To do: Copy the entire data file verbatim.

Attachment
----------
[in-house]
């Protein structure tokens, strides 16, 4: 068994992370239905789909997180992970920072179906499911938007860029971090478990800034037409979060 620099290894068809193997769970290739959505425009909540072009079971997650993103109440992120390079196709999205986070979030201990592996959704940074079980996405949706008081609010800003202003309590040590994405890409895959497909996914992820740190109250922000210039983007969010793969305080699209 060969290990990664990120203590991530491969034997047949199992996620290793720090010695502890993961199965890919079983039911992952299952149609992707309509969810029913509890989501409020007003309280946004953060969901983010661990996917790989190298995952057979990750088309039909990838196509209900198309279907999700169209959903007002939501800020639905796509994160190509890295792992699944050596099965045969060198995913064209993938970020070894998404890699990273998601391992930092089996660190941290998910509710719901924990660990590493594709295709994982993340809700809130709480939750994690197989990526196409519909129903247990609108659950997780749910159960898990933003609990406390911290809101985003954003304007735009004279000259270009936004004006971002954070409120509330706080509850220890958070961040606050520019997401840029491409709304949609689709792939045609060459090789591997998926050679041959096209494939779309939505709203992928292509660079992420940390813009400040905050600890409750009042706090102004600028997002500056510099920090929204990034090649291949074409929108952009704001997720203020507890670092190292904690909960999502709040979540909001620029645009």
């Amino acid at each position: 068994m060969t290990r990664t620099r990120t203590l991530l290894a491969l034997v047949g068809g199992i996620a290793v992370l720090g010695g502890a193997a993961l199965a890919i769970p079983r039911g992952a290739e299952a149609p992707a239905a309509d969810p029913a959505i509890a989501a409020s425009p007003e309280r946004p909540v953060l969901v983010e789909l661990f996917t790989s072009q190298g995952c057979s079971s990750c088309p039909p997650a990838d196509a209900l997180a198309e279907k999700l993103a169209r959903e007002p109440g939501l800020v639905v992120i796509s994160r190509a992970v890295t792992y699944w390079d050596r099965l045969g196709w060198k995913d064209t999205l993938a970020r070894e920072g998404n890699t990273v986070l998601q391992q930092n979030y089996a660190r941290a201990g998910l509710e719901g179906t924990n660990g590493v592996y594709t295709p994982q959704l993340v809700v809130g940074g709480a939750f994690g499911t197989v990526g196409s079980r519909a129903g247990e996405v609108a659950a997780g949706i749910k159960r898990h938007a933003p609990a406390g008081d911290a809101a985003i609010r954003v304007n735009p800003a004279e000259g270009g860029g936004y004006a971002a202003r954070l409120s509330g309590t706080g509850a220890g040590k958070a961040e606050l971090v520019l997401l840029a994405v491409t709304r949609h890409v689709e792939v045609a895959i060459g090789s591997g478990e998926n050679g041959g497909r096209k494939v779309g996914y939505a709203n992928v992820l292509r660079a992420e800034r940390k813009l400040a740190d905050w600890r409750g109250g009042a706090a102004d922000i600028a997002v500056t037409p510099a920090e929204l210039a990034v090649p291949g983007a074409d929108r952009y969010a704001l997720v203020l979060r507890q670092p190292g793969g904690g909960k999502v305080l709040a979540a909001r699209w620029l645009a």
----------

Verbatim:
[in-house]
């Protein structure tokens, strides 16, 4: 068994992370239905789909997180992970920072179906499911938007860029971090478990800034037409979060 620099290894068809193997769970290739959505425009909540072009079971997650993103109440992120390079196709999205986070979030201990592996959704940074079980996405949706008081609010800003202003309590040590994405890409895959497909996914992820740190109250922000210039983007969010793969305080699209 060969290990990664990120203590991530491969034997047949199992996620290793720090010695502890993961199965890919079983039911992952299952149609992707309509969810029913509890989501409020007003309280946004953060969901983010661990996917790989190298995952057979990750088309039909990838196509209900198309279907999700169209959903007002939501800020639905796509994160190509890295792992699944050596099965045969060198995913064209993938970020070894998404890699990273998601391992930092089996660190941290998910509710719901924990660990590493594709295709994982993340809700809130709480939750994690197989990526196409519909129903247990609108659950997780749910159960898990933003609990406390911290809101985003954003304007735009004279000259270009936004004006971002954070409120509330706080509850220890958070961040606050520019997401840029491409709304949609689709792939045609060459090789591997998926050679041959096209494939779309939505709203992928292509660079992420940390813009400040905050600890409750009042706090102004600028997002500056510099920090929204990034090649291949074409929108952009704001997720203020507890670092190292904690909960999502709040979540909001620029645009």
């Amino acid at each position: 068994m060969t290990r990664t620099r990120t203590l991530l290894a491969l034997v047949g068809g199992i996620a290793v992370l720090g010695g502890a193997a993961l199965a890919i769970p079983r039911g992952a290739e299952a149609p992707a239905a309509d969810p029913a959505i509890a989501a409020s425009p007003e309280r946004p909540v953060l969901v983010e789909l661990f996917t790989s072009q190298g995952c057979s079971s990750c088309p039909p997650a990838d196509a209900l997180a198309e279907k999700l993103a169209r959903e007002p109440g939501l800020v639905v992120i796509s994160r190509a992970v890295t792992y699944w390079d050596r099965l045969g196709w060198k995913d064209t999205l993938a970020r070894e920072g998404n890699t990273v986070l998601q391992q930092n979030y089996a660190r941290a201990g998910l509710e719901g179906t924990n660990g590493v592996y594709t295709p994982q959704l993340v809700v809130g940074g709480a939750f994690g499911t197989v990526g196409s079980r519909a129903g247990e996405v609108a659950a997780g949706i749910k159960r898990h938007a933003p609990a406390g008081d911290a809101a985003i609010r954003v304007n735009p800003a004279e000259g270009g860029g936004y004006a971002a202003r954070l409120s509330g309590t706080g509850a220890g040590k958070a961040e606050l971090v520019l997401l840029a994405v491409t709304r949609h890409v689709e792939v045609a895959i060459g090789s591997g478990e998926n050679g041959g497909r096209k494939v779309g996914y939505a709203n992928v992820l292509r660079a992420e800034r940390k813009l400040a740190d905050w600890r409750g109250g009042a706090a102004d922000i600028a997002v500056t037409p510099a920090e929204l210039a990034v090649p291949g983007a074409d929108r952009y969010a704001l997720v203020l979060r507890q670092p190292g793969g904690g909960k999502v305080l709040a979540a909001r699209w620029l645009a």